This new portable system can manufacture vaccines on demand
With medics on the battlefield and doctors in remote or developing parts of the world, researchers have developed a new portable production system that can be used to produce treatments or manufacture a vaccine to prevent a disease outbreak in a remote village.
According to researchers Massachusetts Institute of Technology(MIT) in the US, getting rapid access to the drugs needed to treat patients can be challenging.
Biopharmaceutical drugs, which are used in a wide range of therapies including vaccines and treatments for diabetes and cancer, are typically produced in large, centralised fermentation plants.
This means they must be transported to the treatment site, which can be expensive, time-consuming, and challenging to execute in areas with poor supply chains.
Now a portable production system, designed to manufacture a range of biopharmaceuticals on demand, has been developed by researchers at Massachusetts Institute of Technology(MIT) in the US.
The system can be used to produce a single dose of treatment from a compact device containing a small droplet of cells in a liquid, researchers said.
In this way, the system could ultimately be carried onto the battlefield and used to produce treatments at the point of care.
It could also be used to manufacture a vaccine to prevent a disease outbreak in a remote village, according to Tim Lu from MIT.
"Imagine you were on Mars or in a remote desert, without access to a full formulary, you could programme the yeast to produce drugs on demand locally," said Lu.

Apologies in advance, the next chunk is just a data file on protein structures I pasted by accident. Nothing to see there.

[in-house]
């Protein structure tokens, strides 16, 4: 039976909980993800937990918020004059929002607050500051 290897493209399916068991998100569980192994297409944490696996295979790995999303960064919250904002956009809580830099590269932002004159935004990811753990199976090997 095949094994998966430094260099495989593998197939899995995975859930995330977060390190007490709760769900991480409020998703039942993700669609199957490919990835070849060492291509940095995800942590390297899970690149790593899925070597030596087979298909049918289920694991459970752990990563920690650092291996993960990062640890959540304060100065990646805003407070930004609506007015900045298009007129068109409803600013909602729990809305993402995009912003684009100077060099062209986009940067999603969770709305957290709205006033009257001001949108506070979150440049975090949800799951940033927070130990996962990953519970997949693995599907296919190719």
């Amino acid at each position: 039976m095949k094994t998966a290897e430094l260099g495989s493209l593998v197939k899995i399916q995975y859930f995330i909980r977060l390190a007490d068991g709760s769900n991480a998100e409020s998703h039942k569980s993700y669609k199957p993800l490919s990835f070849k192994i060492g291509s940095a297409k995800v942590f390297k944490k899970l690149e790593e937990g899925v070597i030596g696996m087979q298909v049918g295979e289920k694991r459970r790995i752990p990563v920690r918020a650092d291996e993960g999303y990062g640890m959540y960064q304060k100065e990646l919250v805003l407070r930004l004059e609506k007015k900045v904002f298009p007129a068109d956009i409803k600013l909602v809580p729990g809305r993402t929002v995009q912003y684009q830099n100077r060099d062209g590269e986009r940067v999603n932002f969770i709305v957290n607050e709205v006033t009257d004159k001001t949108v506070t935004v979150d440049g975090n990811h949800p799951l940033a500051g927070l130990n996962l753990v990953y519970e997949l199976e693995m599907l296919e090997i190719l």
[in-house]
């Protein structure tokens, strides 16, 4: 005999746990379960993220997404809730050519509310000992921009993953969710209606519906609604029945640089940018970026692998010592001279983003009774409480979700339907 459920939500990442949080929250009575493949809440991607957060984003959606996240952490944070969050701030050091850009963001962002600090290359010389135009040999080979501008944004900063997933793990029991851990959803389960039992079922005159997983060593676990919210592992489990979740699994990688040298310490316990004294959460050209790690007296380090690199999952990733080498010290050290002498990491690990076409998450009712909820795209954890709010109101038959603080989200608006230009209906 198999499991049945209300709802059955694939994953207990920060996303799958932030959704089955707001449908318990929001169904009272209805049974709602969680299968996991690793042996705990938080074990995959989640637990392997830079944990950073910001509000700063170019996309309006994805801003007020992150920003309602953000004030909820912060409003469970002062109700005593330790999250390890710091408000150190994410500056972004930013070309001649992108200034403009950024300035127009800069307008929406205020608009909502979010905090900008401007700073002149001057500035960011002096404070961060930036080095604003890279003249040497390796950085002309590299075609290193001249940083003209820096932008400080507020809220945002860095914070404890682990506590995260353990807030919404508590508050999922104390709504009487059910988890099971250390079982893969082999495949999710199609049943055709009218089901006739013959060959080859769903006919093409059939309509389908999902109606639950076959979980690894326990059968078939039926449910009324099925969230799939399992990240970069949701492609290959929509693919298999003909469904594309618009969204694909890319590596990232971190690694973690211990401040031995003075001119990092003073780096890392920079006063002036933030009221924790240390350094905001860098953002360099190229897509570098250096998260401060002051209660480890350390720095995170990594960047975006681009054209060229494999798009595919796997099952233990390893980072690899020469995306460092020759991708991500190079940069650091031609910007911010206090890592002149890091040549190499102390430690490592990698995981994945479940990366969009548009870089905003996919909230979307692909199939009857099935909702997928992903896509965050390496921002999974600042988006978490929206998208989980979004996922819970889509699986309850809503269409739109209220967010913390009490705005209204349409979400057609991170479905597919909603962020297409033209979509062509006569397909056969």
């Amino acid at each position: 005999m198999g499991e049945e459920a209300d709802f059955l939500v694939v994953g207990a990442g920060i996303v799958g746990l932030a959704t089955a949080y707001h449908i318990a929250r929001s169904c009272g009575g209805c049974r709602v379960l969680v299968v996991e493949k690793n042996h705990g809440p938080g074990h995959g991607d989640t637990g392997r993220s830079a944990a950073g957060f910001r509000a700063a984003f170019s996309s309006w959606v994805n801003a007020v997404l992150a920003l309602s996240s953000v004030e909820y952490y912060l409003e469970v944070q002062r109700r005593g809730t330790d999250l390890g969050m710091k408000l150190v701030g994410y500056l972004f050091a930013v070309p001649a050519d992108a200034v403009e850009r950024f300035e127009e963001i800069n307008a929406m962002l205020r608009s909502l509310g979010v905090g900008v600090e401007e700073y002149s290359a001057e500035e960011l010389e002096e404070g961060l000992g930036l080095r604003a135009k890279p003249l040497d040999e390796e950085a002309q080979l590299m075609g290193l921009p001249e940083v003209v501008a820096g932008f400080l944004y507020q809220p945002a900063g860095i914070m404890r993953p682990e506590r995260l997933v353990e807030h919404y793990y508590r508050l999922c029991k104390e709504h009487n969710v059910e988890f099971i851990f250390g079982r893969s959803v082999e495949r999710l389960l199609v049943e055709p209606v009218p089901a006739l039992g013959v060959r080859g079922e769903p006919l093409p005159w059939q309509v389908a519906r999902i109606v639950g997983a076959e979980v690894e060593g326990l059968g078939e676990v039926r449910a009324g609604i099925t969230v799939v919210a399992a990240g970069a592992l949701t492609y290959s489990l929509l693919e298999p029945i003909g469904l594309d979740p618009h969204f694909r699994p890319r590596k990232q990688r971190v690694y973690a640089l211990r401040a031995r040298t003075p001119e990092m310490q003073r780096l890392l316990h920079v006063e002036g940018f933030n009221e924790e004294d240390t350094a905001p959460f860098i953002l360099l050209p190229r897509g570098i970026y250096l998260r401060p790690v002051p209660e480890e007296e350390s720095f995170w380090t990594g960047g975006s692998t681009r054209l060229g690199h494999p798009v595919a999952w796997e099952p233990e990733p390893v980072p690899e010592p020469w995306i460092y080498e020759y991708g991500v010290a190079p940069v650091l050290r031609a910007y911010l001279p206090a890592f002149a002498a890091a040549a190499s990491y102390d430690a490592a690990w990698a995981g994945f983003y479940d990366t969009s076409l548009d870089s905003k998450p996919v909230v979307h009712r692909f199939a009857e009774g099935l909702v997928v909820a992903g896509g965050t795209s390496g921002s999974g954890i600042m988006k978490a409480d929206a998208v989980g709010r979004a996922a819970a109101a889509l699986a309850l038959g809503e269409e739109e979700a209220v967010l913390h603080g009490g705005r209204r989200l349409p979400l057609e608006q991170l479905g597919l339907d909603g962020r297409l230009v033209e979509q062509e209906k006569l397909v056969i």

The system is based on a programmable strain of yeast, Pichia pastoris, which can be induced to express one of two therapeutic proteins when exposed to a particular chemical trigger, researchers said.
"We altered the yeast so it could be more easily genetically modified, and could include more than one therapeutic in its repertoire," said Lu.
When researchers exposed the modified yeast to estrogen B-estradiol, the cells expressed recombinant human growth hormone (rHGH). In contrast, when they exposed the cells to methanol, the yeast expressed the protein interferon.
The cells are held within a millimetre-scale table-top microbioreactor, containing a microfluidic chip, which was originally developed by Rajeev Ram from MIT.
A liquid containing the desired chemical trigger is first fed into the reactor, to mix with the cells, researchers said.
Inside the reactor, the cell-and-chemical mixture is surrounded on three sides by polycarbonate; on the fourth side is a flexible and gas-permeable silicone rubber membrane.
By pressurising the gas above this membrane, researchers were able to gently massage the liquid droplet to ensure its contents were fully mixed together.
The findings were published in the journal Nature Communications.
(With Agency inputs)